Superglue by the Numbers: Fast Facts About Cyanoacrylate

Most of us know about and have used superglue—one of a class of adhesives called cyanoacrylates—and its miraculous ability to bond in just seconds, which is an impressive number. But let’s look at some other figures to put this masterful invention into perspective.

1942: The year a group of scientists led by Harry Coover, Jr. discovered a substance that stuck to everything it touched. The team had been searching for materials to use for clear plastic gun sights for the war, but cyanoacrylate (CA) didn’t cut it for that mission. 

1958: The year of cyanoacrylate’s first commercial sale under the product name Eastman #910 by Eastman Kodak, where Coover and a colleague rediscovered the material and its market potential.

12 months: The shelf life for unopened CA. Refrigerate unopened bottles to best maintain their properties. This may vary based on product type, manufacturing, and storage environments, but they’re a good guideline for most CA products.

4 to 8 weeks: The shelf life for opened CA. Keep opened bottles securely capped at room temperature, since the moisture content in a refrigerator will condense and prematurely cure the adhesive.

50-70 degrees Fahrenheit: The ideal storage temperature for opened CA. To further prolong the shelf life of opened bottles, make sure the nozzle is clean and securely sealed; then tighten the cap or replace the pin. Storing the glue bottle in an airtight outer container with silica gel to remove any internal moisture will provide additional protection.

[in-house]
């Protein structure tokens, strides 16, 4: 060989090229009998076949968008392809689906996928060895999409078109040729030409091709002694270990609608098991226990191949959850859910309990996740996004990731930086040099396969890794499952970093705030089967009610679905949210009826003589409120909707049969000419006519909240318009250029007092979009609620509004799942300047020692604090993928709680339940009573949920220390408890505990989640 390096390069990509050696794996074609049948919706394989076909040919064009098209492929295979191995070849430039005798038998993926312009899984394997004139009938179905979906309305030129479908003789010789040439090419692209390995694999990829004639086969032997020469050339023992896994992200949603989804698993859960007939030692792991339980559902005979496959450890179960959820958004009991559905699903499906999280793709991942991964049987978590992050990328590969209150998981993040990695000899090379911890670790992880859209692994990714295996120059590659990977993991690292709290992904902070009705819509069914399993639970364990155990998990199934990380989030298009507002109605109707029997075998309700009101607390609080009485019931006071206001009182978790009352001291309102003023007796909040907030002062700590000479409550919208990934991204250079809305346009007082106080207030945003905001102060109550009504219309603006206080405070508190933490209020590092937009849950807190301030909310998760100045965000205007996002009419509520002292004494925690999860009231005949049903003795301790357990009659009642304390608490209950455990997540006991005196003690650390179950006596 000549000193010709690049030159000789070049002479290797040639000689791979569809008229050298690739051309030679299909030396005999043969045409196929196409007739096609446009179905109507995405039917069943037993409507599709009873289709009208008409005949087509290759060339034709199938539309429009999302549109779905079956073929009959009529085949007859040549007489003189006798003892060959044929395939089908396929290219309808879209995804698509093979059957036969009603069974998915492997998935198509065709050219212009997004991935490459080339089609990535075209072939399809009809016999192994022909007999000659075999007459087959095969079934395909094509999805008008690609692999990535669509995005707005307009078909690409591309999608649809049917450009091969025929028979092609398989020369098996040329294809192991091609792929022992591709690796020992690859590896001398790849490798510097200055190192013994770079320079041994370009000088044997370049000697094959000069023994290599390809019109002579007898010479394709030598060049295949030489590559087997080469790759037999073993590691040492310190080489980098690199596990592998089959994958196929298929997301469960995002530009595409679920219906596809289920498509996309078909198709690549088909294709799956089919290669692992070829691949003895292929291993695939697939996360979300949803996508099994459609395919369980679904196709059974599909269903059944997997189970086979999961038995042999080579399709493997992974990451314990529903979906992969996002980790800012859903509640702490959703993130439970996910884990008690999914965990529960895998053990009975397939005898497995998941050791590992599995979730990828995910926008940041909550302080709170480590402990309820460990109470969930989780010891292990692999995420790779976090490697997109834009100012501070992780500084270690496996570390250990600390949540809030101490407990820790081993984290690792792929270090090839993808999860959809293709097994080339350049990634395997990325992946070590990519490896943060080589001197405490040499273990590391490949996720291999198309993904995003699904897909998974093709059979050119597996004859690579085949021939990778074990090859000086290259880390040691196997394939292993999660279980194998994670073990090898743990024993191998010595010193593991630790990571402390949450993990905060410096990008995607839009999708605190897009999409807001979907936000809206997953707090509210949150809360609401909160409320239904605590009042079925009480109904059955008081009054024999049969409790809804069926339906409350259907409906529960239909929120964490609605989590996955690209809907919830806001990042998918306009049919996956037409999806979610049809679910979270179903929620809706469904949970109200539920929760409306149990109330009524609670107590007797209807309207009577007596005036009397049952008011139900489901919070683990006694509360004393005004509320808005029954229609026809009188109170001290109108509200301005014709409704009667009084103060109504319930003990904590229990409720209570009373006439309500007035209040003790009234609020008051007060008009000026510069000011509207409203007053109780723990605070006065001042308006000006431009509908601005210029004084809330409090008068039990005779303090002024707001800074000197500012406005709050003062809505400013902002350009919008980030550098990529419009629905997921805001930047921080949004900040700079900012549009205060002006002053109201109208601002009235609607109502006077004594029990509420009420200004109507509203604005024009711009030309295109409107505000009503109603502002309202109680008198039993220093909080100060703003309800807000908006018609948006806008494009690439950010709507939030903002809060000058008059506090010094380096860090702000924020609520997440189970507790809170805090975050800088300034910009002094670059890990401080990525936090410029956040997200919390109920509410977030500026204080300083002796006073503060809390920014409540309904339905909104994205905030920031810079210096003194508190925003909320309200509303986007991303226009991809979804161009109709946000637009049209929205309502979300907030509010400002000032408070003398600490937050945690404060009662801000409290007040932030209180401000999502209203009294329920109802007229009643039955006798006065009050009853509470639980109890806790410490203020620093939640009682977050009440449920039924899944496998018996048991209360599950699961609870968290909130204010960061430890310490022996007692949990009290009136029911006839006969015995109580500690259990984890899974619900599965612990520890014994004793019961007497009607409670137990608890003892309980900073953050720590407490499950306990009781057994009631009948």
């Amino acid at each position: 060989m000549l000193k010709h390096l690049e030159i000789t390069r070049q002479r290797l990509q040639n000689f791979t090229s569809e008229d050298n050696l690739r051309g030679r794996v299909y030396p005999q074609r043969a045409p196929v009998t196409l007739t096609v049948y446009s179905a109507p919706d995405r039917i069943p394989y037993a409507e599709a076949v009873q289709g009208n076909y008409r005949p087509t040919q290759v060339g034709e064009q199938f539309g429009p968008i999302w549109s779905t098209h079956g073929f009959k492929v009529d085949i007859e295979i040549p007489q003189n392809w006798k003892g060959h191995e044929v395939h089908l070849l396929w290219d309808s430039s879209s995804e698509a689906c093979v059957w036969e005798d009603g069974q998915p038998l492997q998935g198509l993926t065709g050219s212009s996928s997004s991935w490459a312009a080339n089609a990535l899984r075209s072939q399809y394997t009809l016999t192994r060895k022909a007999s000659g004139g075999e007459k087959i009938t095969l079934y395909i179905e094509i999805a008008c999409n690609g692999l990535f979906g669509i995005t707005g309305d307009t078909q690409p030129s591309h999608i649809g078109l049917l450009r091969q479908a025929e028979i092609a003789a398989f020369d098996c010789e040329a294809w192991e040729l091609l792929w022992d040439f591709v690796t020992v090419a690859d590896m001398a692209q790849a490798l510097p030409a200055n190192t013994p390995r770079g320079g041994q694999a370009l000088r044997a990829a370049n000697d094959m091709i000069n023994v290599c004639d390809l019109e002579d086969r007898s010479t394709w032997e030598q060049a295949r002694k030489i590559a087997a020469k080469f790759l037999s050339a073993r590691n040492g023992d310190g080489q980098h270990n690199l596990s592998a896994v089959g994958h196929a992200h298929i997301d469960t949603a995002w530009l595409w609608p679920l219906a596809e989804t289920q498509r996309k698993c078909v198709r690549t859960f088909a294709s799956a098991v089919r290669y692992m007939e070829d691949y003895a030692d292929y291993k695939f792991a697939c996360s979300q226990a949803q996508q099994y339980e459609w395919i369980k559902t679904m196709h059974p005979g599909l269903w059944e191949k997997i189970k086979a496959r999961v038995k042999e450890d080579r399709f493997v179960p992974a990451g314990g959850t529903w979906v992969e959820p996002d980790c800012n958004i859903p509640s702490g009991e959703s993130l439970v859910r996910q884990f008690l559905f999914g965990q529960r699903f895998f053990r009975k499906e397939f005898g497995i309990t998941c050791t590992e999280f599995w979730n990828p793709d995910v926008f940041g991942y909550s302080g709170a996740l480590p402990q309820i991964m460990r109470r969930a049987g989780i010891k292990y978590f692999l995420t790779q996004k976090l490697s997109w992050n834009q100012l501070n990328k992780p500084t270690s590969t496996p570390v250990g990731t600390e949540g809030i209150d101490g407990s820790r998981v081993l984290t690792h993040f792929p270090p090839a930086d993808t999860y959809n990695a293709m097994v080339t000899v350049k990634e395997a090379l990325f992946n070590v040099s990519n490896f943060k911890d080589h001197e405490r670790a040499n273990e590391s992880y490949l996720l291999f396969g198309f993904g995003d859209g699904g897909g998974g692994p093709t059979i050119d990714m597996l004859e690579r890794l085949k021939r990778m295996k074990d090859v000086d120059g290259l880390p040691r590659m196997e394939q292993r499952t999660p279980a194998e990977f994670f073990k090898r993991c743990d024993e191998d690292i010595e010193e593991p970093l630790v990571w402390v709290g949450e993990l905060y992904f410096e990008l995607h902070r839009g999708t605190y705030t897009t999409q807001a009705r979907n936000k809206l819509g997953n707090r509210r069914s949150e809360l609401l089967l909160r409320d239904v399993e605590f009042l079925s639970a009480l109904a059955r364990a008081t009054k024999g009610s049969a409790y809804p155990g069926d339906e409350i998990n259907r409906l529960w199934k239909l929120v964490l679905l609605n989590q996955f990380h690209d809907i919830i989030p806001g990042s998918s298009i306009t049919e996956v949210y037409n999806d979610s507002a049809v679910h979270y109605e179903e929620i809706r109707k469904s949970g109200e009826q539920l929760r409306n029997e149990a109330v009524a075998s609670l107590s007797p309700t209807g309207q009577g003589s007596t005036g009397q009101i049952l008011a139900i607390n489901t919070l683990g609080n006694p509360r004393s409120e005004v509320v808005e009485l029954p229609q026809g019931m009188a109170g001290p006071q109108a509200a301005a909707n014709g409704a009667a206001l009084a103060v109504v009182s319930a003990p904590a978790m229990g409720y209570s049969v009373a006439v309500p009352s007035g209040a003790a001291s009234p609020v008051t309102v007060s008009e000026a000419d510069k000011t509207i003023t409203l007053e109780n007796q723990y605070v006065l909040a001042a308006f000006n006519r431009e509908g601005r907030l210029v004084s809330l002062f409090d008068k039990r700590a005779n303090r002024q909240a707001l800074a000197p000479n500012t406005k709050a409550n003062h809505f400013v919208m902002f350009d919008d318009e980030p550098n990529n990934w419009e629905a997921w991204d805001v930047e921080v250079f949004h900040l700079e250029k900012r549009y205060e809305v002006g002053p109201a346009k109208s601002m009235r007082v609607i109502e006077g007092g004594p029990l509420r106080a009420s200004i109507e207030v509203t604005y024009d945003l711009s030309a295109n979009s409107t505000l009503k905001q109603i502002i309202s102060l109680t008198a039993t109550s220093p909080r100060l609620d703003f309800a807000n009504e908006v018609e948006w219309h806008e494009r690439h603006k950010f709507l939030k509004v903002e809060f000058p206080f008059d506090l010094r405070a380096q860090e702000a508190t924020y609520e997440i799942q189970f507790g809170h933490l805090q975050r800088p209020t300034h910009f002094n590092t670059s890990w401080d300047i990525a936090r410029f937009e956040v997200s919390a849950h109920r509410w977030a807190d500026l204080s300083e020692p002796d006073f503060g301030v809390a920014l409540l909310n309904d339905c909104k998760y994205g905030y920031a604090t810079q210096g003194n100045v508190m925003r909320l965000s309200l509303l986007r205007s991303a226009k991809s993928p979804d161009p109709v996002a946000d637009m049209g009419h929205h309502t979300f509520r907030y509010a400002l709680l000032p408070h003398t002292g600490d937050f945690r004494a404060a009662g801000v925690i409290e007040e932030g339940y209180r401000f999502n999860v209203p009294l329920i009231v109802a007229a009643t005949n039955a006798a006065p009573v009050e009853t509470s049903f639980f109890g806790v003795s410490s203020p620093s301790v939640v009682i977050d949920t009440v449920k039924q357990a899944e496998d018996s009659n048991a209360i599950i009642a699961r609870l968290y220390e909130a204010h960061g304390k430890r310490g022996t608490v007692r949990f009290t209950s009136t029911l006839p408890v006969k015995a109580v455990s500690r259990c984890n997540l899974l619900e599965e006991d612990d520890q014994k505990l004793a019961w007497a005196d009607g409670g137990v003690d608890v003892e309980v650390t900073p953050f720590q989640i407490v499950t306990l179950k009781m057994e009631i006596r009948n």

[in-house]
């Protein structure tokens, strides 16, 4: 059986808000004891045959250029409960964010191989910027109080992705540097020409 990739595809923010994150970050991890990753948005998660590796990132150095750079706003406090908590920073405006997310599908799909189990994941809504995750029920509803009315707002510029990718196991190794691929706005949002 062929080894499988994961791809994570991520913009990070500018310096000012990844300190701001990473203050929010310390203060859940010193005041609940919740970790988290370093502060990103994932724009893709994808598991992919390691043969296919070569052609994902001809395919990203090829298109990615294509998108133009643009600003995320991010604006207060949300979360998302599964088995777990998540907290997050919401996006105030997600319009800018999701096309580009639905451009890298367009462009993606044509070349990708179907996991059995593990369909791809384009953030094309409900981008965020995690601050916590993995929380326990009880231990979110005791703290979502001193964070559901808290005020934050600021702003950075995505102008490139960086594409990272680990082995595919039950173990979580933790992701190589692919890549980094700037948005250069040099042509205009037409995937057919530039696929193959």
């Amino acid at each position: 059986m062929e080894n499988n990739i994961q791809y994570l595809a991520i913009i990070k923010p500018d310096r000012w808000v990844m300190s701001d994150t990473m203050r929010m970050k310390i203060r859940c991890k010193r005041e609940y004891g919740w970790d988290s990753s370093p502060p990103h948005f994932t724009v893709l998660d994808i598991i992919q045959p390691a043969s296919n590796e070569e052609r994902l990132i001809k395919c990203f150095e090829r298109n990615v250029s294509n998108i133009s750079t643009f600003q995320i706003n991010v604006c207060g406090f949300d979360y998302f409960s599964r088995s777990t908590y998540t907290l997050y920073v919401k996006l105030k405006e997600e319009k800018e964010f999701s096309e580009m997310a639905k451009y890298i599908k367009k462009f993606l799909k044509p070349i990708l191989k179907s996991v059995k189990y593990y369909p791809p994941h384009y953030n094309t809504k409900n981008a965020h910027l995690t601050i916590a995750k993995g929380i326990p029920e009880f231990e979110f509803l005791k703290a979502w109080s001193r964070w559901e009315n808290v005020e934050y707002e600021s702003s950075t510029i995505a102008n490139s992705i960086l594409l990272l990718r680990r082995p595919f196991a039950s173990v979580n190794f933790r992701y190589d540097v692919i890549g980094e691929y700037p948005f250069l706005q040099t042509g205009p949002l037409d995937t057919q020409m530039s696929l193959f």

5 to 90 seconds: Superglue’s fixture time—that is, the amount time needed before you can safely rehandle the application being bonded. Stated another way, it’s also the time it takes for two fingers to get stuck together! Cyanoacrylate bonds instantly when exposed to any source of moisture, so skin adheres quickly. (If this happens, a soft point like a pen or pencil wedged between the bond can help, as super glue weakens with shear loads. Otherwise, acetone is one of the best home-based solvents for CA. Use with caution and wash well with warm, soapy water.)

Fixture time cures the adhesive to partial strength and can accommodate light handling. While CA adhesives gain most of their strength very quickly, the balance takes quite a bit longer. 

3kg: In laboratory terms, this is the shear load weight superglue can handle when it has reached its fixture time. Remember superglue’s famous car-lifting-within seconds demonstration? The glue was showing its best feature: tensile strength, at only fixture time!

8 to 24 hours: Superglue’s full cure time, at which point it will reach full strength. Cure time depends on the surfaces engaged, their moisture absorption qualities, and the type of CA used. Although superglue is indeed a fast-curing glue, there are even faster types of cyanoacrylates. Surface insensitive types, for example, are super-fast curing; toughened types and hybrid epoxies are slightly slower curing.    

200 degrees Fahrenheit: The maximum temperature for most applications of cyanoacrylates. Special applications can withstand up to 275 degrees Fahrenheit and high-heat variations of CA are available.

3,000 to 4,000 PSI (pounds per square inch): The tensile strength range of CA adhesives—which is why they’re well-suited for so many applications!

Chances are that your next superglue project won’t need an adhesive with a 2,500-pound tensile strength, but’s selection of CA glues is sure to have the product you need to get your job done right.